Artists Past & Present

Wesley Wofford




Starting his career in Hollywood, California as a Prosthetic Artist, Emmy and Academy Award winning sculptor Wesley Wofford now resides in Cashiers, North Carolina. In 2002, Wesley became dissatisfied with the medium of film and moved to the mountains of North Carolina with his wife and two children to pursue Fine Art Sculpture full time. He built Wofford Sculpture Studio, a 2,300 sq. ft. barn that is nestled with his home on a mountaintop. The studio is filled with sculptures at various stages of completion, the large commissions occupying the same space as the portraits, gallery pieces, and maquette studies for submissions. While in the studio, he is submerged in the work and it all speaks and informs both him and one another. His style emphasizes the sculptor’s presence, and his studio time is divided between commissioned works and exploring his own compositions. His diverse body of work and his unique vision for sculptural language produce powerful commissions. Wesley’s independent works provoke passionate responses and he is known for his intimate, emotionally charged portraits. He is also a newly elected professional member of The National Sculpture Society, the oldest sculpture organization in the United States.

Artist Statement


"I think the greatest sculpture collections have a variety of styles and
mediums as well as subject matter. A well-rounded collection is both
aesthetically pleasing and creates an interactive timeline of the evolution
of sculptural thought. The collector is stimulated by the contrast of one
style to the next and their collection reflects the evolving nature of the
word ‘sculpture’. I think a great classically inspired figurative piece
becomes all the more emotionally powerful when juxtaposed amongst more contemporary, abstracted pieces. As a result of these thoughts, I have endeavored to create this contrast within one cohesive body of work.”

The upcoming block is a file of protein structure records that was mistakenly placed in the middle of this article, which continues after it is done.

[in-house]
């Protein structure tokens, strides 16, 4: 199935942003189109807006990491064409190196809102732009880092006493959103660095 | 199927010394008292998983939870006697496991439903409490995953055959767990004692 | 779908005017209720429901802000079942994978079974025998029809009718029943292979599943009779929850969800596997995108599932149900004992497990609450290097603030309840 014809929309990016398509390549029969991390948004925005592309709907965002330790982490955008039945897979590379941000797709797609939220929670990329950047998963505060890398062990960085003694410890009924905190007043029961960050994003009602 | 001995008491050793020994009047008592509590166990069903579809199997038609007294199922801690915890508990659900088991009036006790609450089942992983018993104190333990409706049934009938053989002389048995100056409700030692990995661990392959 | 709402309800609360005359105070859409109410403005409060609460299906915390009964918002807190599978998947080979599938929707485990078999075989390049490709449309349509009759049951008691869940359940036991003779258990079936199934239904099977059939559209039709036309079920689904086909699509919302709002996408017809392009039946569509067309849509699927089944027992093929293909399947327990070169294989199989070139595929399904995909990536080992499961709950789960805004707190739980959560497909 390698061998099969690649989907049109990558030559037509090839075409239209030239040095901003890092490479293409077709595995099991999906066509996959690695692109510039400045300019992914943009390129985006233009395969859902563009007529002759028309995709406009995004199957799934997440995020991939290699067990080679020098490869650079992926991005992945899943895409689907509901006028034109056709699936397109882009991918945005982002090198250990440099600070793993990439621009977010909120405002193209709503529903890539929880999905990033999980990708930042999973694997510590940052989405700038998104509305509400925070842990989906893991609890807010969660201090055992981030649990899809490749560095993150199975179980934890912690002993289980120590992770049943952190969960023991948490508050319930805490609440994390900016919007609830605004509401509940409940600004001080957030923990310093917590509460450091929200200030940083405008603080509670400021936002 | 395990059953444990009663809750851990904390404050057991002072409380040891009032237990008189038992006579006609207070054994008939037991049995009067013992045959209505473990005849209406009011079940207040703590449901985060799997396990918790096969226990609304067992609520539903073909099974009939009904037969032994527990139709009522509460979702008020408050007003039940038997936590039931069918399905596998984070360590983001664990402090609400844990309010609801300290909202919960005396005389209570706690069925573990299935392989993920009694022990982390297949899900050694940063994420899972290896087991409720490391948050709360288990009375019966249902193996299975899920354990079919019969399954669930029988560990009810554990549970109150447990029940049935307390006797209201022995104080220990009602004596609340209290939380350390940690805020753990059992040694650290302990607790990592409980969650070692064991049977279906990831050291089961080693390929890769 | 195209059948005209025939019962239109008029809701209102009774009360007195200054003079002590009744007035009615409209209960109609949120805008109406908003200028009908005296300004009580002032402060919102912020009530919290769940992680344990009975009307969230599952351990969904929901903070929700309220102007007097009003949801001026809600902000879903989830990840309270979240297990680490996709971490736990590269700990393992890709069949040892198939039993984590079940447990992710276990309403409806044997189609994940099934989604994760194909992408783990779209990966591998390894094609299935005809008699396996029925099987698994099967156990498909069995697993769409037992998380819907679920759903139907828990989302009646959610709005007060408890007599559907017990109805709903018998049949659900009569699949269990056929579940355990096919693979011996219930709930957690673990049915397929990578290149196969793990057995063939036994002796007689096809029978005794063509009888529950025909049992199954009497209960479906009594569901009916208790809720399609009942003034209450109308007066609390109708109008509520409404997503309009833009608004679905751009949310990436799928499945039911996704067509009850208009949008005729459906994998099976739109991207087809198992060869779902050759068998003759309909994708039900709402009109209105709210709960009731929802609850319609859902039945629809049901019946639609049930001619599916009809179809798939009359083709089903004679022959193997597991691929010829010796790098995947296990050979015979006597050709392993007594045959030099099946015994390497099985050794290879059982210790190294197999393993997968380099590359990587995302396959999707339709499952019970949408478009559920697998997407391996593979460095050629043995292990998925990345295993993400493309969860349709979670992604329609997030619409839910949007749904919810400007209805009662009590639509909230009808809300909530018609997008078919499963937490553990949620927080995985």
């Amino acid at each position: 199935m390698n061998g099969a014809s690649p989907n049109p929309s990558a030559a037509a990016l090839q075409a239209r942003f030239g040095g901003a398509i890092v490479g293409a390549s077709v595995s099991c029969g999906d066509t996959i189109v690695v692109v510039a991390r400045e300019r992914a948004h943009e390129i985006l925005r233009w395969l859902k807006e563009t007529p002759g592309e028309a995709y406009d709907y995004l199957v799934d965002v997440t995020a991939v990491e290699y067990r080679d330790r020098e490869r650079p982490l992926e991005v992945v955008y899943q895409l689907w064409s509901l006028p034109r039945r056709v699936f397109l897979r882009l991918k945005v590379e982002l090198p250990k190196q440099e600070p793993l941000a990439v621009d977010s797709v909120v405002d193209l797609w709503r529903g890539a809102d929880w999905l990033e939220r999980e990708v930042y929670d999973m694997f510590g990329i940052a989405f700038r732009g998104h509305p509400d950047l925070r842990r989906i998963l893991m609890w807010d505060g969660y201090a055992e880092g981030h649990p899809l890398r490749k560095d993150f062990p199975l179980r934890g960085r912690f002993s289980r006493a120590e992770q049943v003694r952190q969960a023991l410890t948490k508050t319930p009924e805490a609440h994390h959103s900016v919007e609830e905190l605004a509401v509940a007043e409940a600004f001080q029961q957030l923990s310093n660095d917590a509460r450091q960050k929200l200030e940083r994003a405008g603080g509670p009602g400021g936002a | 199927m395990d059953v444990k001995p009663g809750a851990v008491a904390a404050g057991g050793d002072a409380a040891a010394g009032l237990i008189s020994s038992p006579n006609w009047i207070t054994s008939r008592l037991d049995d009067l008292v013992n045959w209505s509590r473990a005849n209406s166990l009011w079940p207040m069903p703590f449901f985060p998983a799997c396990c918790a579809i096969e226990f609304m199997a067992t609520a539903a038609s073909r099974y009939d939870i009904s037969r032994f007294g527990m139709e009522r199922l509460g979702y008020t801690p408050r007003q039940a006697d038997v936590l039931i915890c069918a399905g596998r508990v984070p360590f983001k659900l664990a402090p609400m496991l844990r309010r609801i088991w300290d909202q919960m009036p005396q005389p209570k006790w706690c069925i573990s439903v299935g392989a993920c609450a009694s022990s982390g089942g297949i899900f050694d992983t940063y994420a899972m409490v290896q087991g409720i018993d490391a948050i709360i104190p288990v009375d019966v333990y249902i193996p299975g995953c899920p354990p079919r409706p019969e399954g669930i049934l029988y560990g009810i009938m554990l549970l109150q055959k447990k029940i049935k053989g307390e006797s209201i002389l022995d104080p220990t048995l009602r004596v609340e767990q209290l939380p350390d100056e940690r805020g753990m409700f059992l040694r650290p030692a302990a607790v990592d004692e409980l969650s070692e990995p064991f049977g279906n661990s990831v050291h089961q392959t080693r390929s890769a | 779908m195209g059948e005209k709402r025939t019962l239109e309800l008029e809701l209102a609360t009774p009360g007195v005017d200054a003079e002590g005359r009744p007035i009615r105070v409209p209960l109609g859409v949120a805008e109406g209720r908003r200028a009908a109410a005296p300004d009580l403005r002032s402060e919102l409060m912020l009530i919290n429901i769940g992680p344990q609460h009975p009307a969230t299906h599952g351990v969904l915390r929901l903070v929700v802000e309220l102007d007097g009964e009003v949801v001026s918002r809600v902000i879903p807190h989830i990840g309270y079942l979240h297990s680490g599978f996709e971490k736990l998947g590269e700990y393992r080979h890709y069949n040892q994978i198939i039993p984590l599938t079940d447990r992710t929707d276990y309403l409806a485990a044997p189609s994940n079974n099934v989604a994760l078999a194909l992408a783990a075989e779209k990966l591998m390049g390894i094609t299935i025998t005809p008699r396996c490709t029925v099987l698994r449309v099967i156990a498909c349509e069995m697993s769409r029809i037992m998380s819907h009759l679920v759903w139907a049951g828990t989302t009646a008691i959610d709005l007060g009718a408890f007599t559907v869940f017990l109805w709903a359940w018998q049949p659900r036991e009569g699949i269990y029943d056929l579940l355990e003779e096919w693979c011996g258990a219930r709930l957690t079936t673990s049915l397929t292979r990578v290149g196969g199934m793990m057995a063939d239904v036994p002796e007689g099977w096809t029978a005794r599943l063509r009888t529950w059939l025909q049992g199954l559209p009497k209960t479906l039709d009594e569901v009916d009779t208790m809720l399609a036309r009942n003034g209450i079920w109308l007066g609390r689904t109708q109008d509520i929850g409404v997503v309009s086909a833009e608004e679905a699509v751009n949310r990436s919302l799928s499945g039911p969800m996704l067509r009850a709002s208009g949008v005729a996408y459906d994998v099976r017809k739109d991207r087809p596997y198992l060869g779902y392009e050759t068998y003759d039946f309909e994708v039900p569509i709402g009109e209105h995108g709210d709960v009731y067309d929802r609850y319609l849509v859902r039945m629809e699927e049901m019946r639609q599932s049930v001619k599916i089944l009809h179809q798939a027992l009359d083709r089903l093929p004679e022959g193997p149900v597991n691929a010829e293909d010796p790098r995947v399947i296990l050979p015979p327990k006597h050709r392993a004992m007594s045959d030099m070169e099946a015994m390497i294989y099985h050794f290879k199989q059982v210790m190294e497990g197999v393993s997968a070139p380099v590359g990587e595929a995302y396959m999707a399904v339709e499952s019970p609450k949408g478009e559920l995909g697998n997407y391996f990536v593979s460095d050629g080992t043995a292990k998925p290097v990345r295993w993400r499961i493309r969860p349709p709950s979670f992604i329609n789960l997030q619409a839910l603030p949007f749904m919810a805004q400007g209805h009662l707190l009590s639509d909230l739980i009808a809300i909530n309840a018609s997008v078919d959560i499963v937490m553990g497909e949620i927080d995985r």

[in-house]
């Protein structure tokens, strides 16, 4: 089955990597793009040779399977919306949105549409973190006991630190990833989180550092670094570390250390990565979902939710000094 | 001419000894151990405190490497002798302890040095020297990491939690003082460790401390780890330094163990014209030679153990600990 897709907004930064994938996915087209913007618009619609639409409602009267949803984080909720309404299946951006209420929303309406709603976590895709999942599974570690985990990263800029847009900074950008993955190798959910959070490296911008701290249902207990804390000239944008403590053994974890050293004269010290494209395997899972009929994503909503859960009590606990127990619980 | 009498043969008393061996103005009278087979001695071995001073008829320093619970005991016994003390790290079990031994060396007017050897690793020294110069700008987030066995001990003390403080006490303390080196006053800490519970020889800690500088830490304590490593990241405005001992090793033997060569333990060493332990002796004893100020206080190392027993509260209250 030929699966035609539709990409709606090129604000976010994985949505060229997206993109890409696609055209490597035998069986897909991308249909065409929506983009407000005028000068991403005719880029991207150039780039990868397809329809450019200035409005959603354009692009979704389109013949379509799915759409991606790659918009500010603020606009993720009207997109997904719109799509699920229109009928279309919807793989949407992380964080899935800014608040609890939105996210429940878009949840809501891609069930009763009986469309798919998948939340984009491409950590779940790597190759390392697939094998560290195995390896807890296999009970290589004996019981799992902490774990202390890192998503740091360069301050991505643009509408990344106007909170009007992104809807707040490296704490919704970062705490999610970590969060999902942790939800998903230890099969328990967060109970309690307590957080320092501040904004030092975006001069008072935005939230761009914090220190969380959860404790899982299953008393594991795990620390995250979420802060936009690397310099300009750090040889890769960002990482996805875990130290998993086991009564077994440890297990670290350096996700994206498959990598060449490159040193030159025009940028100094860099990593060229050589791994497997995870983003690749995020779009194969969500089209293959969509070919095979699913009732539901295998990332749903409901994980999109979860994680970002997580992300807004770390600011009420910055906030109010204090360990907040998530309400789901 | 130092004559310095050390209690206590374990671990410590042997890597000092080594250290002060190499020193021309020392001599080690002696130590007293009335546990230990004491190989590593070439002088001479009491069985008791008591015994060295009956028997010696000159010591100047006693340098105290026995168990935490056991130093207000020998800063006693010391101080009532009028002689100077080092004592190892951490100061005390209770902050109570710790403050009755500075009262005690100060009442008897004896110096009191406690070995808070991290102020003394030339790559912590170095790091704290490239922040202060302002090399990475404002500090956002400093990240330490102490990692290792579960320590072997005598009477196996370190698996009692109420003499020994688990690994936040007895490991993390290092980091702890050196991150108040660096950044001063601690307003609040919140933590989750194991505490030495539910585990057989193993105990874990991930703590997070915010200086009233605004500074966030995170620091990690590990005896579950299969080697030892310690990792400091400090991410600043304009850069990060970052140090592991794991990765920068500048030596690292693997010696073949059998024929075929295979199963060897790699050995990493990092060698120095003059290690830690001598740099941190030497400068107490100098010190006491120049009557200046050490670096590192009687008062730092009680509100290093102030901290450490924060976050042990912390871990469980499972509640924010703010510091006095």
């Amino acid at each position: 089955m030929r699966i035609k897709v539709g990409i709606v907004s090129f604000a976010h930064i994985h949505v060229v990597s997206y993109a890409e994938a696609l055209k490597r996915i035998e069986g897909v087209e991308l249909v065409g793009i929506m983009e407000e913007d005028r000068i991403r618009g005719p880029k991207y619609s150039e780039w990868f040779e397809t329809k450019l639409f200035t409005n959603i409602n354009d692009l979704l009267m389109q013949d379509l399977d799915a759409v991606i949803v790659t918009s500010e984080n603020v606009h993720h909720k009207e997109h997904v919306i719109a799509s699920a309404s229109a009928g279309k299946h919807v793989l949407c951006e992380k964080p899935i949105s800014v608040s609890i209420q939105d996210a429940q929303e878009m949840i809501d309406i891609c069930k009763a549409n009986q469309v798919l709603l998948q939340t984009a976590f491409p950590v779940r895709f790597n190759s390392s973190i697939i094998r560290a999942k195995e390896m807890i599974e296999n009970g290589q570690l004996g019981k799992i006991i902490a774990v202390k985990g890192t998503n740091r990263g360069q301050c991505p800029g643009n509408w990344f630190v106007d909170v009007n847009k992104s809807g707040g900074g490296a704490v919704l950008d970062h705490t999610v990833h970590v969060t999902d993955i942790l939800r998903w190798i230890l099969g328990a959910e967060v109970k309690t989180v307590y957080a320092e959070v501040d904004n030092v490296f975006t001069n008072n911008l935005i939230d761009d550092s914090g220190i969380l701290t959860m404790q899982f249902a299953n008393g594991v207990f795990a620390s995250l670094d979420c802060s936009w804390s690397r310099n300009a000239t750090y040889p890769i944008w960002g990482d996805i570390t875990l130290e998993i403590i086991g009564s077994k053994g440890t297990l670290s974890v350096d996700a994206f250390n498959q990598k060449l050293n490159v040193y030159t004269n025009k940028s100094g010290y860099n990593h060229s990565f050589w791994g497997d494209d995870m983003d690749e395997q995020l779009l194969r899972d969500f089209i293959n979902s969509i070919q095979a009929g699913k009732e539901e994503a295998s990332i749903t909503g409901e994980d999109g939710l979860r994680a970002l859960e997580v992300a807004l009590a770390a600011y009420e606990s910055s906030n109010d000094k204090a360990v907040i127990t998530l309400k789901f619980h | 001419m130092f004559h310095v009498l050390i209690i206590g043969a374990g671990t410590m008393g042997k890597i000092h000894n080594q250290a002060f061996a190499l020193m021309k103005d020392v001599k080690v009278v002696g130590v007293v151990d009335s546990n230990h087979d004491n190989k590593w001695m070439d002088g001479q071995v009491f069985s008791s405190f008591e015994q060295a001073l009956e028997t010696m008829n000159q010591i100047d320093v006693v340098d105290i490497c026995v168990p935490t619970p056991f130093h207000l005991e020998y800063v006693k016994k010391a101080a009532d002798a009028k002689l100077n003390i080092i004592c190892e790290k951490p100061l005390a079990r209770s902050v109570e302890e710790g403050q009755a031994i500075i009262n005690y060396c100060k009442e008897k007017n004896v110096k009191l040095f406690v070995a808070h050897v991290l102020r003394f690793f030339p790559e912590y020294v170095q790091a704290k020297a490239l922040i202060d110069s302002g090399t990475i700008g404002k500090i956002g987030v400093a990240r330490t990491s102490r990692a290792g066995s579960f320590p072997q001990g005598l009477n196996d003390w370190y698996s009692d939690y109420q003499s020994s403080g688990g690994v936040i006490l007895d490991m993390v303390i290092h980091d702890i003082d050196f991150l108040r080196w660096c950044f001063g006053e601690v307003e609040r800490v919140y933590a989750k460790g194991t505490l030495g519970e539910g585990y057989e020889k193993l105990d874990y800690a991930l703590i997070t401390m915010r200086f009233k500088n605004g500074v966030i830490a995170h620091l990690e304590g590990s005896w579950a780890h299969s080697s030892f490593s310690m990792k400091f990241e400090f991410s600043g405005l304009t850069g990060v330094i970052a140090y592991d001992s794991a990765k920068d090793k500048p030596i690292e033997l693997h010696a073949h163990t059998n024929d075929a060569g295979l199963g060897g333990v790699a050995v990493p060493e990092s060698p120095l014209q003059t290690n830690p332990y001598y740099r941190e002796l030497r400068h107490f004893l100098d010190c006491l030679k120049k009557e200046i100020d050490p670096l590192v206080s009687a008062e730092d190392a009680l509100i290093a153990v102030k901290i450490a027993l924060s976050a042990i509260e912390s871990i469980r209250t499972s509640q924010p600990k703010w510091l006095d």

“With my more classically inspired pieces, I translate the experience of
what it is to be a human animal in a secular society—exploring themes that are basic and primal as well as emotionally complex. These compositions contain a deeper emotional content and explore specific feelings and sentiments.”


“My more abstracted figurative pieces speak in a more ‘modern’ voice and
engage the viewer to relate to the larger abstraction of the human
condition. They also create the contrasting aesthetic dialogue within a
collection. They are dynamic and passionate, exploring more bold color and producing a rhythmic movement of form and texture.”


“Furthermore, I think most educated viewers today can ‘timestamp’ a
sculpture to within several decades of its creation by referencing a sort of
culturally ingrained catalog that chronicles the evolution of sculpture
over that last 500 years. I am exploring the concept of obscuring the
‘timestamp’ on my sculpture, so its origins aren’t as transparent to the
viewer. By producing and exhibiting alternative finishes on the same
sculpture you invariably remove the decade or art movement in which it
seemed to be created. This ‘timestamp’ also becomes more ambiguous when these color variations are exhibited alongside the two contrasting styles within the larger body of my work."